“You’ll have two women and a whole kingdom,” Bronn says.

“Two women to despise me and a whole kingdom to join them,” Tyrion counters doubtfully.

Somehow I suspect Bronn will outlive Tyrion.

Later, Tyrion meets with his mistress, Shae. Except Shae the Funny Whore has become Shae the Bitter Entitled Whore. She’s gone from having sex with soldiers in battlefield tents to five-star King’s Landing accommodations but feels Tyrion should run off with her.

She hates the solid-gold necklace he gave her. And what’s she supposed to do with it, anyway? She can’t wear something that extravagant in public. She also rejects the idea of quietly having Tyrion’s kids, because she rightly points out that his father would kill any offspring if discovered. “I’m your whore. And when you’re tired of f–king me, I will be nothing.”

And she has a point. Because if Tyrion loved her, if he really loved Shae more than anything, he wouldn’t marry Sansa and would instead run away with her. He wouldn’t have to work as a juggler. He’s a Lannister and the Master of Coin, he could easily snatch enough gold for them to live on before taking off.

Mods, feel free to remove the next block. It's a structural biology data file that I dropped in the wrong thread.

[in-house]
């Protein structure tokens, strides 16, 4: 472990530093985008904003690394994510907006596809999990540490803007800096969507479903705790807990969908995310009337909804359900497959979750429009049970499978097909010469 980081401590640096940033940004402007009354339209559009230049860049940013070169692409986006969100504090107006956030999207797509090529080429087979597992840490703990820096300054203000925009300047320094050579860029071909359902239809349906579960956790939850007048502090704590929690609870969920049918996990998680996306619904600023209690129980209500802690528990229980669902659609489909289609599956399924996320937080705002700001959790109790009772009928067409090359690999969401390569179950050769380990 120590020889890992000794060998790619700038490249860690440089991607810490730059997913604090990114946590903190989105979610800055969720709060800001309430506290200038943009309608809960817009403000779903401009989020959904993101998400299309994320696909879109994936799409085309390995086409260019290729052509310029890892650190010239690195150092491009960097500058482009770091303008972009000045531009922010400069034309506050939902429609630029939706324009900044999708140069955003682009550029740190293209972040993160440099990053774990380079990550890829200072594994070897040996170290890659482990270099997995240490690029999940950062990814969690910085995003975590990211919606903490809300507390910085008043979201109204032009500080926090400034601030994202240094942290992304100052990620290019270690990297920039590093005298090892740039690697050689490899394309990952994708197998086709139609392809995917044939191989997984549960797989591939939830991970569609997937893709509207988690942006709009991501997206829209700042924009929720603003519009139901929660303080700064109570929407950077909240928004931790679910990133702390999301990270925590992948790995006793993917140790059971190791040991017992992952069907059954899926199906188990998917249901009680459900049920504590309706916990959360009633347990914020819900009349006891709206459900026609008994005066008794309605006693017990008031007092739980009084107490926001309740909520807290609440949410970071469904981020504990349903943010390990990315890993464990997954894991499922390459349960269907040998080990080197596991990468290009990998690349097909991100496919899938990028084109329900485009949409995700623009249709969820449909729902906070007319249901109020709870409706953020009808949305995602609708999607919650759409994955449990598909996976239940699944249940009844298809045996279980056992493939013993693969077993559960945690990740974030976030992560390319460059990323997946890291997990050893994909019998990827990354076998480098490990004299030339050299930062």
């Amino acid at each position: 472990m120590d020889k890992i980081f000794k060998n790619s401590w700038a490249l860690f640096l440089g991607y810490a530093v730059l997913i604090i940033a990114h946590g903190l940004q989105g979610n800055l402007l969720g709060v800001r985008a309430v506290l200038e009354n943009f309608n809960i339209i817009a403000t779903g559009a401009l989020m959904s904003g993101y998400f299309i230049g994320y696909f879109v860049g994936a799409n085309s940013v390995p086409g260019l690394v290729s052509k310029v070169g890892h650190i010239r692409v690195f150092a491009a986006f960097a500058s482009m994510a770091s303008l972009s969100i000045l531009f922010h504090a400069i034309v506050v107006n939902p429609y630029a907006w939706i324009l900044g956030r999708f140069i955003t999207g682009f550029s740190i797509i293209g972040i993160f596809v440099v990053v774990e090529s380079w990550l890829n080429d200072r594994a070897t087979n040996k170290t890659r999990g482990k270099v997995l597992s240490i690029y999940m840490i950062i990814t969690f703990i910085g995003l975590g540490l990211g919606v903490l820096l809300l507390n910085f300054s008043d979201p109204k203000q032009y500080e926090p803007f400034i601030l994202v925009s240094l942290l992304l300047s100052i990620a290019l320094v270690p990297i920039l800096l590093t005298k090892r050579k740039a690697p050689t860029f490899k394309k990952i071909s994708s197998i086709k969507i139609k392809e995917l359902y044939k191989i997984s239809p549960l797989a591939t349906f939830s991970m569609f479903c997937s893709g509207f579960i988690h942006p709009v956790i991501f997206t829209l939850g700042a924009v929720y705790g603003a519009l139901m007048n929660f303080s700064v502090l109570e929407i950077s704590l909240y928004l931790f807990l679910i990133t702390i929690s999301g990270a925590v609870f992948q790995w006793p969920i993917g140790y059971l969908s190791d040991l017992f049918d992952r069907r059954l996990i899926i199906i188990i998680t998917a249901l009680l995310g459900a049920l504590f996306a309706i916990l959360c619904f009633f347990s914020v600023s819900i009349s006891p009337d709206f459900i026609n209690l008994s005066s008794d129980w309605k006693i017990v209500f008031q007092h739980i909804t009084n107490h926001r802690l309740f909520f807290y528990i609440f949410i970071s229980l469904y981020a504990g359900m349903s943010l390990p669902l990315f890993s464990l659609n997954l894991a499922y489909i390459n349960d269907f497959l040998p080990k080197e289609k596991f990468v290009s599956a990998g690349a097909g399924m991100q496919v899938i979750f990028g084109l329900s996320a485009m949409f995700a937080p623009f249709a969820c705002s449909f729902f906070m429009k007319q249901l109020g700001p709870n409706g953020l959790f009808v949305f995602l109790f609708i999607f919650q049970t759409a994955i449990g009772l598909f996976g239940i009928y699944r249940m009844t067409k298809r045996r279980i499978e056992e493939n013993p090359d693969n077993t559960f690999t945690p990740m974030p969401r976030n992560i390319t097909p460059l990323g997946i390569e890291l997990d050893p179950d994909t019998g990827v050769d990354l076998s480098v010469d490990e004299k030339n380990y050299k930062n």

In fact: Robb Stark, Jon Snow and Tyrion Lannister are all men facing the choice of love vs. duty. Robb made his choice — he wants the right wife for him and to win the war rather than wed a homely Frey daughter like he promised. Tyion has chosen the opposite — duty to his family over Shae. And Jon, well, we’re not quite sure what he’s going to do yet. But based on what he’s saying to Ygritte, he’s leaning toward honoring his commitment to the Night’s Watch.